Shortly thereafter, I ordered my Wednesday and it arrived just a brief time later, and a couple of days after its arrival, I was able to ride it home. Of course, it wouldn't be my bike if I didn't make a few modifications. The first was to add a Brooks saddle that had been sitting unused at home and the other change was a pair of Jones H-bar handlebars. Both of these, I thought, would make for the most potential comfort on a bike I hope to put miles on over the cold season.
The initial tests were a lot of fun. I rode over rocks (yes, me... the person who fears riding on any sort of rock, voluntarily rode over rocks because the bike felt that stable). Granted, they were not huge boulders, but for someone who normally avoids any sort of obstacle presented in my riding path, it was a strange and empowering feeling to suddenly want to go over unsteady surfaces.
"Did you see?!" I exclaimed when I arrived back to Sam, like an excited young child riding a bicycle for the first time without training wheels.
"See what?" he asked.
"I rode over rocks!" I replied, shocked that he hadn't witnessed my "daredevil" maneuver. Shouldn't he be watching me like an over-protective parent right now? What if I had fallen over?
"No, I didn't. Maybe you should do it again?" he retorted with a slight smile on his face.
"Okay," I said with glee, "I can do it again." With that, I was off to demonstrate how "brave" I was.
Perhaps I was overly excited about something so minor, but it really felt like a big deal for someone who truthfully would not have come close to even thinking about riding over those rocks on any other bike.
|Decals are there, but they are certainly understated - not necessarily a bad or good aspect.|
I will admit up front that this has been a horrible mileage-wise year for me. I have had long stints during which the most I ride is a couple of miles to get to a location, and long rides have been nearly unheard of for quite awhile. I simply haven't had the time to spend and injuries have only compounded the matter. So, when Sam wanted to take the fat bikes out on a "real" test ride, I was a bit concerned because I lack the strength and endurance that I normally would have built up.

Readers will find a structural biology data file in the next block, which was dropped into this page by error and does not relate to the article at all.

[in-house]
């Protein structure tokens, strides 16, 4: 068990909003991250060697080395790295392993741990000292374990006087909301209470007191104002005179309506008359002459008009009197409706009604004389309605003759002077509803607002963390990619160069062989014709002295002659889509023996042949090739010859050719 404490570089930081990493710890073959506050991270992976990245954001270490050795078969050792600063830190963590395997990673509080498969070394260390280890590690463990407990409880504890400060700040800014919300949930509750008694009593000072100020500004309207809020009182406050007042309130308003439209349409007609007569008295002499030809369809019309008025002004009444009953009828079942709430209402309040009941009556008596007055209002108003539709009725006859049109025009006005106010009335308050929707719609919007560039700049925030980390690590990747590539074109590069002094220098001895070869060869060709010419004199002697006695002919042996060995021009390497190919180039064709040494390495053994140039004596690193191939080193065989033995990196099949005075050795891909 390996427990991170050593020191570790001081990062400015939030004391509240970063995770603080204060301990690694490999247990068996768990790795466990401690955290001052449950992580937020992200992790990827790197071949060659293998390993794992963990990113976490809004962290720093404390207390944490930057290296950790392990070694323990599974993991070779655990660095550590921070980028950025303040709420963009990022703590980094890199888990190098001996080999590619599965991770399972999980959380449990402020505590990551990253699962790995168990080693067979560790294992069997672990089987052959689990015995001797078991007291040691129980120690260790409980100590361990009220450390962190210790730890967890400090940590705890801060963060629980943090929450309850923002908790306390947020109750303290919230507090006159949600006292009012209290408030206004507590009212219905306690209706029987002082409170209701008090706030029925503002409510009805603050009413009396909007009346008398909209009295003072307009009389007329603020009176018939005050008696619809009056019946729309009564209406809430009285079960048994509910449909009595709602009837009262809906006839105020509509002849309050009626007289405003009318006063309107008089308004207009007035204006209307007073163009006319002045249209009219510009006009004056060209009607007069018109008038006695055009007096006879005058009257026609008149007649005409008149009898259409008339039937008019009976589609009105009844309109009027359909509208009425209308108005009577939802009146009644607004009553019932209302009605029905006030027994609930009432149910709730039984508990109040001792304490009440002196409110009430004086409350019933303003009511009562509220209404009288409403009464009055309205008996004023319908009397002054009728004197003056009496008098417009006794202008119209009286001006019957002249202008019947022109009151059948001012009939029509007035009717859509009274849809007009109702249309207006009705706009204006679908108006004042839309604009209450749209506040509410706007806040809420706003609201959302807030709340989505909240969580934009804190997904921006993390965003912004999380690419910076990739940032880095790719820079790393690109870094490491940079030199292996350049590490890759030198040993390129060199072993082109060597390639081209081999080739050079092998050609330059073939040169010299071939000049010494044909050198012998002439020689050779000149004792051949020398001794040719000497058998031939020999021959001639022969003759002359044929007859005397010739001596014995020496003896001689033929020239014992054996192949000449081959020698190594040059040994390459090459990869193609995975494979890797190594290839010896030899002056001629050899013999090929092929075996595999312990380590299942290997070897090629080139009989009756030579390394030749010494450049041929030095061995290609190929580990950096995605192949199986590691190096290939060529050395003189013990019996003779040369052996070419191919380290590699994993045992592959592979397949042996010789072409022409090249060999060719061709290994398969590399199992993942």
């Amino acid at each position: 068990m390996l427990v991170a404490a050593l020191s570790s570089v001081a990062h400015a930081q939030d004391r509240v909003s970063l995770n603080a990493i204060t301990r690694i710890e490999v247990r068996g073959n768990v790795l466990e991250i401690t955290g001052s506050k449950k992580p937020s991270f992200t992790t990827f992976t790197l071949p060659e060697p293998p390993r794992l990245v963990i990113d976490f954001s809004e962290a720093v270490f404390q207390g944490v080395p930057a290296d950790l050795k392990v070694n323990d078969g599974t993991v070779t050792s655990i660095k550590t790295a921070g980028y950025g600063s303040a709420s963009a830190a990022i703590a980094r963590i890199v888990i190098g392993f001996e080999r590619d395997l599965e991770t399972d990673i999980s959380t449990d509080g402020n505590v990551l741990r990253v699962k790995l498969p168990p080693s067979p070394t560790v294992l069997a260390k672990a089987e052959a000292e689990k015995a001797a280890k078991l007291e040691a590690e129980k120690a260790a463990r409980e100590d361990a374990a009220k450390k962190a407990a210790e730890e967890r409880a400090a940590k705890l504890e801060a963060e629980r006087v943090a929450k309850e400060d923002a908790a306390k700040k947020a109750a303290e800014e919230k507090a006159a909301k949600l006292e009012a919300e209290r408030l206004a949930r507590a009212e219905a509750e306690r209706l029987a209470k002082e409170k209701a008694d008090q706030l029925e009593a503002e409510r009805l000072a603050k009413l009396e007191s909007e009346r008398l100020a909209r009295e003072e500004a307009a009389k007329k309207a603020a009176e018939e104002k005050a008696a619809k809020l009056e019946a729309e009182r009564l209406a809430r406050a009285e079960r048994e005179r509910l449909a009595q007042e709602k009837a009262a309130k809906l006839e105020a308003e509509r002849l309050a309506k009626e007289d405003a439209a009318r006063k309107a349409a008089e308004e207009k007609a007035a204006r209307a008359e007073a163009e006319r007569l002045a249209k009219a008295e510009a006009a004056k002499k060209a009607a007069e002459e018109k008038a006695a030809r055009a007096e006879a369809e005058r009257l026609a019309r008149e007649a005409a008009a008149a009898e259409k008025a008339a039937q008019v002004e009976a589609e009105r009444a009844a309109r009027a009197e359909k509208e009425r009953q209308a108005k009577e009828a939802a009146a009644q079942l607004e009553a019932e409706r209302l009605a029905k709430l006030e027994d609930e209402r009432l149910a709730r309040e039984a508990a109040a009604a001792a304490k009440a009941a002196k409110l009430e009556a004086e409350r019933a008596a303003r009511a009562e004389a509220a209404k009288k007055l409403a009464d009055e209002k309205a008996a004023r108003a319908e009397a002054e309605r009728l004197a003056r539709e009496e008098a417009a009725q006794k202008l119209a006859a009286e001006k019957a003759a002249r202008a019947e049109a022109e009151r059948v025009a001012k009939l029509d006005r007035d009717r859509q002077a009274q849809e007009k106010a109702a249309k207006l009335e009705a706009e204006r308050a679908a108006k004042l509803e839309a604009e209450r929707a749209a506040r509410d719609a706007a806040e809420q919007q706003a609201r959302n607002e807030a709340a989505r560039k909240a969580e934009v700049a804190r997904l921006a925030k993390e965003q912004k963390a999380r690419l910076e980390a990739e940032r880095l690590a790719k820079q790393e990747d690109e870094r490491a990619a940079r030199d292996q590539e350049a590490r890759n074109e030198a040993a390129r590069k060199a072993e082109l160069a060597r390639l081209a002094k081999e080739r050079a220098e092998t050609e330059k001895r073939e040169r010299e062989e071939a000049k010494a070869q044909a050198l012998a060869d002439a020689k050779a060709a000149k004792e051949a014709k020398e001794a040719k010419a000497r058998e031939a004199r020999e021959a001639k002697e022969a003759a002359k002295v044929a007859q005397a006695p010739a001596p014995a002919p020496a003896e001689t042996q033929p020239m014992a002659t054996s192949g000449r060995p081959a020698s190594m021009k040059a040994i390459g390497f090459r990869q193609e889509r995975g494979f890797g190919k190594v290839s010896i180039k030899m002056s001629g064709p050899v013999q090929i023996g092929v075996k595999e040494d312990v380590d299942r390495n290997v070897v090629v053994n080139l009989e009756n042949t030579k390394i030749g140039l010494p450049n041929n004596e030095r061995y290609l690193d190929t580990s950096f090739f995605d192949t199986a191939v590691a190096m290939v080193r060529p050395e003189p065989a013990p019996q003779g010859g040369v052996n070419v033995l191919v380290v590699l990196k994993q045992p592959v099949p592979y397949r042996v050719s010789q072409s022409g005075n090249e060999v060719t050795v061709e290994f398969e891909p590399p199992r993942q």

We decided on a short ride with the understanding that we would head for some dirt trails and turn around when I felt as though I'd had enough. The route we took was the most direct to the trail and somehow encompassed a good deal of climbing. I thought that perhaps I was just being a bit wimpy from my lack of real riding, but when Sam made a comment to support what I'd been thinking, I felt a bit better knowing that I wasn't as bad off as I had thought. I guess general working out keeps some strength for biking, thankfully.
|For gear ratio people... the break down in visual form|
The frame is also constructed with a dropout that allows the wheel to slide back or forward 20mm, permitting even wider tires, if desired (up to 4.6 inches in size). I have no idea if or when I would desire this, but I have been told that wider tires in the snow are often welcomed, so we shall see what happens with this.
|I'm amazed at how clean the rear cog is considering all I've run this bike through and my lack of proper cleaning. I'm sure that will change in the near future (the dirtiness, not my cleaning practices).|